Then I was cleared for the GPS 28 approach to runway 28 partial panel (my Attitude Indicator and HSI were covered by post-it notes to simulate a failure). I made the mistake of not reporting to "ATC" (Larry pretending to be air traffic control) when we were leaving the hold and when I started my descent for the approach (two required reports that I just blanked on). The approach went well, even though I was fighting some very strange wind gusts from the north on final approach (almost straight west). There was a thunderstorm about 12 miles north moving in causing the weird winds.

We did the missed approach up to Boiler VOR to do the VOR-A approach full panel. The approach went well and we missed out to EARL (the local NDB) for a practice ILS 10 approach. During the missed we hit an updraft caused by the storm, so we were climbing at over 500 feet per minute with a level attitude for over 10 seconds (I announced we had hit an updraft and explained why I believe it was such so that he wouldn't dock points for "poor altitude control"). The ILS was the weakest part of my flight, because I continued having problems flying perpendicularly through the gusting winds and keeping the needles centered, especially when we got down close to the runway. As you may or may not know, and ILS approach is like flying into an ice cream cone, the closer you get to the end the narrower the course is, requiring more precision on your flying. Towards the end, it is only about 10 or 20 feet wide to be on course, small enough that a gust of wind can knock you off. If you get far enough off course that one of the guide needles (horizontal or vertical) goes all the way to one side, you have to abort the approach and try again. Right around 200 feet about DA (Decision Altitude, where you look up from the instruments and; if you can see the runway, you land, if you can't, you go missed approach), I was centered one second, and the next I had full deflection on my glideslope. I told him I had full deflection and would have to go missed (thinking that I probably had failed right there), and he took the airplane to bring it around and set up for landing on runway 28 (which he had me do).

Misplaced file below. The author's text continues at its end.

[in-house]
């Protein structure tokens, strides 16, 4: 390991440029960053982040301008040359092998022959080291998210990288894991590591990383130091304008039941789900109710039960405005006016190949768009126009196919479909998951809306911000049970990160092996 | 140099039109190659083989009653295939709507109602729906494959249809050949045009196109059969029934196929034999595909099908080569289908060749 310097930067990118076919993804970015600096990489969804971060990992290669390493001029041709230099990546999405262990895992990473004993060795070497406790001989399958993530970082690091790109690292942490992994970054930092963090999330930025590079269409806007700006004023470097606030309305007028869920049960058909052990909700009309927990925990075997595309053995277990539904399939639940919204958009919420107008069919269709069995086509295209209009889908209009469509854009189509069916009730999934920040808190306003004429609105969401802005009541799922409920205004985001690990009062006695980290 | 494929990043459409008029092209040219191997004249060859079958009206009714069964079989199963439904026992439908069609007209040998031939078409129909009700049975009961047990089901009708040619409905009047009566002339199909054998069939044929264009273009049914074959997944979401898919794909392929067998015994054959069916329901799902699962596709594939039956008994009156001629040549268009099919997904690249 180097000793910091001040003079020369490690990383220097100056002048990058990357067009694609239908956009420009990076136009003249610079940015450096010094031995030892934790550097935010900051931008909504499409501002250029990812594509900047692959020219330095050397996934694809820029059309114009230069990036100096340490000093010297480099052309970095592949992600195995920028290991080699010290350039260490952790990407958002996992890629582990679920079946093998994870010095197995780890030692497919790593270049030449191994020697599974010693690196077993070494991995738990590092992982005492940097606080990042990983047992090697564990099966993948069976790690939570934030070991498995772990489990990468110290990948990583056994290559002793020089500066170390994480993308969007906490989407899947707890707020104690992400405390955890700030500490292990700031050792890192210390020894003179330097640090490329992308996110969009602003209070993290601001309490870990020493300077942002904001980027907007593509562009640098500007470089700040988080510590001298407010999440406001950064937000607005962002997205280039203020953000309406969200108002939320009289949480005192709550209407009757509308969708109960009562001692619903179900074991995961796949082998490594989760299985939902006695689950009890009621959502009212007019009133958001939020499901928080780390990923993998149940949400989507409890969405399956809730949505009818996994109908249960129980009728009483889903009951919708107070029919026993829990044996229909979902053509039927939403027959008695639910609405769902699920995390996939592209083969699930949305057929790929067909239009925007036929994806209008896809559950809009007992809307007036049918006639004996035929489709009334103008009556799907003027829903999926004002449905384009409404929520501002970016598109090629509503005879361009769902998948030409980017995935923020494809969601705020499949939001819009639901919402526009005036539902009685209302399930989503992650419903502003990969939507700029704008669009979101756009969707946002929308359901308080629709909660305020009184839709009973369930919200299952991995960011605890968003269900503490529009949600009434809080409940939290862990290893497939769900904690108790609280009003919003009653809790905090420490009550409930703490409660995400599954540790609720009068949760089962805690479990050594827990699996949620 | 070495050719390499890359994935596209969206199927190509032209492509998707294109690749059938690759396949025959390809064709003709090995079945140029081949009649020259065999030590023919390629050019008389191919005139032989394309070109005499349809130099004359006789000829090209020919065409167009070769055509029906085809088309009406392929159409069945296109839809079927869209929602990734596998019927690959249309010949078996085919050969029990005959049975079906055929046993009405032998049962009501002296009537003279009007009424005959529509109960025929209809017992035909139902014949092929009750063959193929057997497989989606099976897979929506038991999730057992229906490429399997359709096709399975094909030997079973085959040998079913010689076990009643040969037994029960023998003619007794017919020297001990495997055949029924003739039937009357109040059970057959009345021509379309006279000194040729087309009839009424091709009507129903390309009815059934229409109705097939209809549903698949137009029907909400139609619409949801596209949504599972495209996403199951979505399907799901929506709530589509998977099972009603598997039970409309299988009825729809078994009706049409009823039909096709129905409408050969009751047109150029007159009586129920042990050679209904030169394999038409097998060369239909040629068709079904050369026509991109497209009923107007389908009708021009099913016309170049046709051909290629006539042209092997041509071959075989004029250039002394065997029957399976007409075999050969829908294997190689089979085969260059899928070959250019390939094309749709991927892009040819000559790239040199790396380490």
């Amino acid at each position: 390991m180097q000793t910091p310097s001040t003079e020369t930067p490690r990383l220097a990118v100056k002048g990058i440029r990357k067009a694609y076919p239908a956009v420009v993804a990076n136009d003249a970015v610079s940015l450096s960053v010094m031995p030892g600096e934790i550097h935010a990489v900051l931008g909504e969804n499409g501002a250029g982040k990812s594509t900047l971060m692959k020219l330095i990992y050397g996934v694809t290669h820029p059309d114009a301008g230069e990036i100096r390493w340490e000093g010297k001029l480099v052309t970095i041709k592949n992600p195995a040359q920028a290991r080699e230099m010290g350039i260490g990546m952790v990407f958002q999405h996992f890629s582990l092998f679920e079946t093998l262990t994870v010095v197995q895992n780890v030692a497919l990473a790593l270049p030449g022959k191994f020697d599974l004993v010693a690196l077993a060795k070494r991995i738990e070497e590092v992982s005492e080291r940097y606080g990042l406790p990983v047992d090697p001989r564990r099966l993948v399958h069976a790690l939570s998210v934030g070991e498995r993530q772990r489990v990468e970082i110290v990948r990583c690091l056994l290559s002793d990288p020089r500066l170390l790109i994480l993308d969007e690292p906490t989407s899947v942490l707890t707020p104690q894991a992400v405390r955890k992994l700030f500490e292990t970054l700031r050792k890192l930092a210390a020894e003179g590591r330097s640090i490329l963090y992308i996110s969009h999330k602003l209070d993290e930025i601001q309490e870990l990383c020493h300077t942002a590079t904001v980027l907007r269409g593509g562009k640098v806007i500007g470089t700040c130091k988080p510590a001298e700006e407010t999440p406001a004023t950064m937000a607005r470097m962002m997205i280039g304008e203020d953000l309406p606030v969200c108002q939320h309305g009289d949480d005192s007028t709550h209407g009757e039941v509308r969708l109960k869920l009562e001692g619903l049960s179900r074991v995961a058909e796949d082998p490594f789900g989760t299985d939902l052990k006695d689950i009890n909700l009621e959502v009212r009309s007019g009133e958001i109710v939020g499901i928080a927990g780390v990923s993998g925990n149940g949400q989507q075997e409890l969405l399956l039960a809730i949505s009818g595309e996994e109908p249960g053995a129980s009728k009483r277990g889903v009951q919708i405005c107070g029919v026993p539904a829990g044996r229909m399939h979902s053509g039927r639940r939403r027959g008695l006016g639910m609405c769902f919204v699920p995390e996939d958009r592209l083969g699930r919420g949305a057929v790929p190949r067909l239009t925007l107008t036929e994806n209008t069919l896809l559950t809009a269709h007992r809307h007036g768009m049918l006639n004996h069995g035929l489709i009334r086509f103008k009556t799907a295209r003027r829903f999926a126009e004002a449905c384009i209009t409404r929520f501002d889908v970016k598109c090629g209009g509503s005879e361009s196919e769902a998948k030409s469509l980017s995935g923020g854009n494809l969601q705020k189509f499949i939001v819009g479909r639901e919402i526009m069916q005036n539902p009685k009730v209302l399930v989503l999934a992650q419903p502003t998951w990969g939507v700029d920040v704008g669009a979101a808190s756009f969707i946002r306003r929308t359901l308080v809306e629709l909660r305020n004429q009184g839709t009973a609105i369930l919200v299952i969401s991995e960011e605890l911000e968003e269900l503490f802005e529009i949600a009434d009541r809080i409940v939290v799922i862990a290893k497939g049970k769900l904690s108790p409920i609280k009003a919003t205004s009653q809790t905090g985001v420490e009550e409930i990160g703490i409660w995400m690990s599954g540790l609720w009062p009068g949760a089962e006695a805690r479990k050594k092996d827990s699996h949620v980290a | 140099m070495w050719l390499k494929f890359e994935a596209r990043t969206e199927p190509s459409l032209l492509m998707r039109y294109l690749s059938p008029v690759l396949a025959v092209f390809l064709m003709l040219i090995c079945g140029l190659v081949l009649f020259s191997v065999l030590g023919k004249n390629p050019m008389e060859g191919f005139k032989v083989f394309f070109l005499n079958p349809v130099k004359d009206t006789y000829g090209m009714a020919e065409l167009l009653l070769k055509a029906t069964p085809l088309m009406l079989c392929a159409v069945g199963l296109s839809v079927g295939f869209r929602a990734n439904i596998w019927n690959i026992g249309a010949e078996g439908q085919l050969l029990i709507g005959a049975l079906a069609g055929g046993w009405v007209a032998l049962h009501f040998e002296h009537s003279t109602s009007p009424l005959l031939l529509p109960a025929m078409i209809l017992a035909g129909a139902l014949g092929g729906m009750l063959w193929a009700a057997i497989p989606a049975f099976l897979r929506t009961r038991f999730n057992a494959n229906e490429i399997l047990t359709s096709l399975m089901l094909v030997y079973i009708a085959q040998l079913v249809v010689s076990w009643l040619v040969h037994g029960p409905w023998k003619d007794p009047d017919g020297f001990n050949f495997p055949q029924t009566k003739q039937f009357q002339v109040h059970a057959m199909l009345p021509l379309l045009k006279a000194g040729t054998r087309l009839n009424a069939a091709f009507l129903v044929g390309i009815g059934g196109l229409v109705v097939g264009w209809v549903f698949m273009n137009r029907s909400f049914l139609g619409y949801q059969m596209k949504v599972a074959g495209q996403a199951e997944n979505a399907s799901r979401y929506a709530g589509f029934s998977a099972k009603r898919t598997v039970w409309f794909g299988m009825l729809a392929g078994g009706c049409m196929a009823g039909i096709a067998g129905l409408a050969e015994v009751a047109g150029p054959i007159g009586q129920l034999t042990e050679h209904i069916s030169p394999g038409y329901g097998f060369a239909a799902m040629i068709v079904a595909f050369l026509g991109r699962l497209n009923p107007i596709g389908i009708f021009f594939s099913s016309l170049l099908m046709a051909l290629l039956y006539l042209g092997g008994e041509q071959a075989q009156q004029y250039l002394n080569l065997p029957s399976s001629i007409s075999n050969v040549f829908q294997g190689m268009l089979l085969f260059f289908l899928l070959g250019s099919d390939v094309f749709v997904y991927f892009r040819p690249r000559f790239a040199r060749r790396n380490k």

After we had landed (a little hard), we taxied onto the ramp and I shut down the engine. He had been perfectly silent during the taxi-back, so I was beginning to think that I had failed with that ILS approach. Once the engine was off he said "Well, you did ok." Because I didn't know what he meant by 'ok' and his tone of voice was very neutral, I asked "Is 'ok' good or will I see you another day?" His response? "Well, I hope that you'll see me another day, but you passed." We went into his office and did the debriefing where he told me everything I did wrong (with my instructor standing right there listening), and that was that. I don't know what my exact grade is yet (I haven't been out to Hanger 6 to see it), but I think I only passed just barely considering my weak oral and the problems on the flight that I mentioned.

Now I get to spend the next week and 4 flights preparing for my Commercial Checkride, which promises to be even harder because the Oral covers more material and the flight portion is on maneuvers I haven't done since last fall, and then in a different airplane. That and I have to study for my Flight Instructor FAA Written Exam, practice Nolan's ARTCC (Air Route Traffic Control Simulator, part of the lab for my ATC class), and study for my other exams, all in the next two weeks. Basically, for a lot of people around here thing start winding down for the last couple of weeks of the semester. For me, things get busier and busier.

Link Time!